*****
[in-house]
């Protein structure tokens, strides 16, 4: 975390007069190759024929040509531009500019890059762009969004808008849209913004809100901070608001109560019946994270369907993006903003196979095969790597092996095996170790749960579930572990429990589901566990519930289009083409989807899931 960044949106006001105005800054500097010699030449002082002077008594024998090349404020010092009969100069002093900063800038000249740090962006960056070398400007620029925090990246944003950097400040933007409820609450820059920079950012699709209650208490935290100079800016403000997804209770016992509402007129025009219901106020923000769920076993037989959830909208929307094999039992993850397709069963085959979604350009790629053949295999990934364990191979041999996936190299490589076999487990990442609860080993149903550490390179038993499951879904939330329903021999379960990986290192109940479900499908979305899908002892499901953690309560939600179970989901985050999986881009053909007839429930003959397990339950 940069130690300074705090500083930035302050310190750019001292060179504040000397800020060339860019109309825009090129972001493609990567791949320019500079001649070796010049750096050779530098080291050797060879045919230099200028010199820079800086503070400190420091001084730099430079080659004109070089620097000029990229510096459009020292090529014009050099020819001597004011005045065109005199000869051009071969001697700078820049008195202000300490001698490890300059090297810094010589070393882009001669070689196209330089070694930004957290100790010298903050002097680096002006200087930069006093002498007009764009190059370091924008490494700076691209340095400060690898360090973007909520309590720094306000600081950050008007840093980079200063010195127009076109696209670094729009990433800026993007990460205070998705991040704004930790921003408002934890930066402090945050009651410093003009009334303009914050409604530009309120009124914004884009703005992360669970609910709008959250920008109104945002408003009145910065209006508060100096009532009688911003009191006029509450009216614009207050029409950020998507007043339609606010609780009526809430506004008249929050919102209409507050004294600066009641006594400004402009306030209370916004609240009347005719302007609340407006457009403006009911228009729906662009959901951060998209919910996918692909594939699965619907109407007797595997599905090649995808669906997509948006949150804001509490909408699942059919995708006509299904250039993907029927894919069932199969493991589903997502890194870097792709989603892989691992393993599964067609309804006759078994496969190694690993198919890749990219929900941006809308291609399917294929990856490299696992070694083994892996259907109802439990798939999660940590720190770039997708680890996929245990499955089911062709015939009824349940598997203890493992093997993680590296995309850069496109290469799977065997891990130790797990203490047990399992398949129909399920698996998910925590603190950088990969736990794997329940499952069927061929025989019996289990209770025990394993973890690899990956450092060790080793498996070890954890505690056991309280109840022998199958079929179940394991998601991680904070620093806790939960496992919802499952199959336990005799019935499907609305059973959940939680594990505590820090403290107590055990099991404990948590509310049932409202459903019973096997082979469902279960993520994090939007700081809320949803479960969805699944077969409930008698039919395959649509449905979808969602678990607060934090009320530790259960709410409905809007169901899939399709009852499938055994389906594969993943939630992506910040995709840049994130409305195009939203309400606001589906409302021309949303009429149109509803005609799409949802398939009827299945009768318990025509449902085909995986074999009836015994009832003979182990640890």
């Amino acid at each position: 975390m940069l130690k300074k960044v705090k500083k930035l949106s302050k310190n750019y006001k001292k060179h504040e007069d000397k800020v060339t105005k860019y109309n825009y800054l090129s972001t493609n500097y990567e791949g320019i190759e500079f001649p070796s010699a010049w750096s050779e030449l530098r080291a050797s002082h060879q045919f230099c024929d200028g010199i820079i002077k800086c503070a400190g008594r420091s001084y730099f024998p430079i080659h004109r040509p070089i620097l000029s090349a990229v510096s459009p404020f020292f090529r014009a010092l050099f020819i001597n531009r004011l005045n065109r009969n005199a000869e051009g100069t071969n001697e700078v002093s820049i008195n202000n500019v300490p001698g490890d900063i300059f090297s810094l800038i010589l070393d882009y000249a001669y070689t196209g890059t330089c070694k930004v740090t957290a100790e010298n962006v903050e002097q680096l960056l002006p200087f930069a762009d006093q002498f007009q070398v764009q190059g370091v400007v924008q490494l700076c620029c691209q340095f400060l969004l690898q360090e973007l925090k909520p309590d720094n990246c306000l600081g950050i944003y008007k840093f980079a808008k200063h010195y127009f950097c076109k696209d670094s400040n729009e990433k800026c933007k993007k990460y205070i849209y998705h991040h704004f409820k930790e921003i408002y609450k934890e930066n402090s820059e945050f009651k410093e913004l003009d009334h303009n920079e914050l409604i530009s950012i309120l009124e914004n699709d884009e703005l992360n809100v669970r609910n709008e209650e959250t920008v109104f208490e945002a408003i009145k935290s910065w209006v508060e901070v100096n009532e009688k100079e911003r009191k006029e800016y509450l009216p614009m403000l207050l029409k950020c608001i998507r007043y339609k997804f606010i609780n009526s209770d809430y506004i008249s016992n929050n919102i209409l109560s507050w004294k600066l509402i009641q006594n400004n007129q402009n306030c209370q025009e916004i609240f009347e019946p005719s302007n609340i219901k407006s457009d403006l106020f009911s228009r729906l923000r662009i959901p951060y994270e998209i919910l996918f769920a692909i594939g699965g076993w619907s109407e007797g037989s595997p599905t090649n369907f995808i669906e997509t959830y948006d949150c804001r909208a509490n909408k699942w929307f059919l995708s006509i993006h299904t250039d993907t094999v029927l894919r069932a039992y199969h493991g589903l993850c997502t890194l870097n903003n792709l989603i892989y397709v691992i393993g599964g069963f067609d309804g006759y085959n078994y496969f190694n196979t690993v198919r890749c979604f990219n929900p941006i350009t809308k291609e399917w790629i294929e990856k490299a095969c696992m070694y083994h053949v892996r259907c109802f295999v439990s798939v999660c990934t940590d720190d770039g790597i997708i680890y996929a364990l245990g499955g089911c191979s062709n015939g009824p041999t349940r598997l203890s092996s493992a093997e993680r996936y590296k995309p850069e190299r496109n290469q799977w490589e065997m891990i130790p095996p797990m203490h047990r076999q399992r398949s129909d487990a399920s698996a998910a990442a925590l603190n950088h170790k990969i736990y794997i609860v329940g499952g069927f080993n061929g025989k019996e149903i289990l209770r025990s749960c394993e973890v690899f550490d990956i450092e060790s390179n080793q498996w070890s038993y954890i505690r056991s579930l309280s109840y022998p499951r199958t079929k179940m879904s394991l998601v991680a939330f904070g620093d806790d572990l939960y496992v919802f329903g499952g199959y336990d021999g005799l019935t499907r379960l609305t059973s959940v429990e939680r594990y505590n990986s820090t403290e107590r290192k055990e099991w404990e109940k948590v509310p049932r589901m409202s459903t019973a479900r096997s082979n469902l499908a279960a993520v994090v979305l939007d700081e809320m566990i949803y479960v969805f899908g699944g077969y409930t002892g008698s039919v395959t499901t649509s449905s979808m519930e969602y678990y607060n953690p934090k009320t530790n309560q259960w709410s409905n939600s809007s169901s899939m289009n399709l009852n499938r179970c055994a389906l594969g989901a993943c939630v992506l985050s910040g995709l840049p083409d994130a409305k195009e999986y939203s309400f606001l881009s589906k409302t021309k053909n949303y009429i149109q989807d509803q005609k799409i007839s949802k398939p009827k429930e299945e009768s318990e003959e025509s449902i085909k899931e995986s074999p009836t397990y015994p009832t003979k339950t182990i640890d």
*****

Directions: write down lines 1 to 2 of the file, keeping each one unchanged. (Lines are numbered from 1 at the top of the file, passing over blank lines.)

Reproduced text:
[in-house]
């Protein structure tokens, strides 16, 4: 975390007069190759024929040509531009500019890059762009969004808008849209913004809100901070608001109560019946994270369907993006903003196979095969790597092996095996170790749960579930572990429990589901566990519930289009083409989807899931 960044949106006001105005800054500097010699030449002082002077008594024998090349404020010092009969100069002093900063800038000249740090962006960056070398400007620029925090990246944003950097400040933007409820609450820059920079950012699709209650208490935290100079800016403000997804209770016992509402007129025009219901106020923000769920076993037989959830909208929307094999039992993850397709069963085959979604350009790629053949295999990934364990191979041999996936190299490589076999487990990442609860080993149903550490390179038993499951879904939330329903021999379960990986290192109940479900499908979305899908002892499901953690309560939600179970989901985050999986881009053909007839429930003959397990339950 940069130690300074705090500083930035302050310190750019001292060179504040000397800020060339860019109309825009090129972001493609990567791949320019500079001649070796010049750096050779530098080291050797060879045919230099200028010199820079800086503070400190420091001084730099430079080659004109070089620097000029990229510096459009020292090529014009050099020819001597004011005045065109005199000869051009071969001697700078820049008195202000300490001698490890300059090297810094010589070393882009001669070689196209330089070694930004957290100790010298903050002097680096002006200087930069006093002498007009764009190059370091924008490494700076691209340095400060690898360090973007909520309590720094306000600081950050008007840093980079200063010195127009076109696209670094729009990433800026993007990460205070998705991040704004930790921003408002934890930066402090945050009651410093003009009334303009914050409604530009309120009124914004884009703005992360669970609910709008959250920008109104945002408003009145910065209006508060100096009532009688911003009191006029509450009216614009207050029409950020998507007043339609606010609780009526809430506004008249929050919102209409507050004294600066009641006594400004402009306030209370916004609240009347005719302007609340407006457009403006009911228009729906662009959901951060998209919910996918692909594939699965619907109407007797595997599905090649995808669906997509948006949150804001509490909408699942059919995708006509299904250039993907029927894919069932199969493991589903997502890194870097792709989603892989691992393993599964067609309804006759078994496969190694690993198919890749990219929900941006809308291609399917294929990856490299696992070694083994892996259907109802439990798939999660940590720190770039997708680890996929245990499955089911062709015939009824349940598997203890493992093997993680590296995309850069496109290469799977065997891990130790797990203490047990399992398949129909399920698996998910925590603190950088990969736990794997329940499952069927061929025989019996289990209770025990394993973890690899990956450092060790080793498996070890954890505690056991309280109840022998199958079929179940394991998601991680904070620093806790939960496992919802499952199959336990005799019935499907609305059973959940939680594990505590820090403290107590055990099991404990948590509310049932409202459903019973096997082979469902279960993520994090939007700081809320949803479960969805699944077969409930008698039919395959649509449905979808969602678990607060934090009320530790259960709410409905809007169901899939399709009852499938055994389906594969993943939630992506910040995709840049994130409305195009939203309400606001589906409302021309949303009429149109509803005609799409949802398939009827299945009768318990025509449902085909995986074999009836015994009832003979182990640890």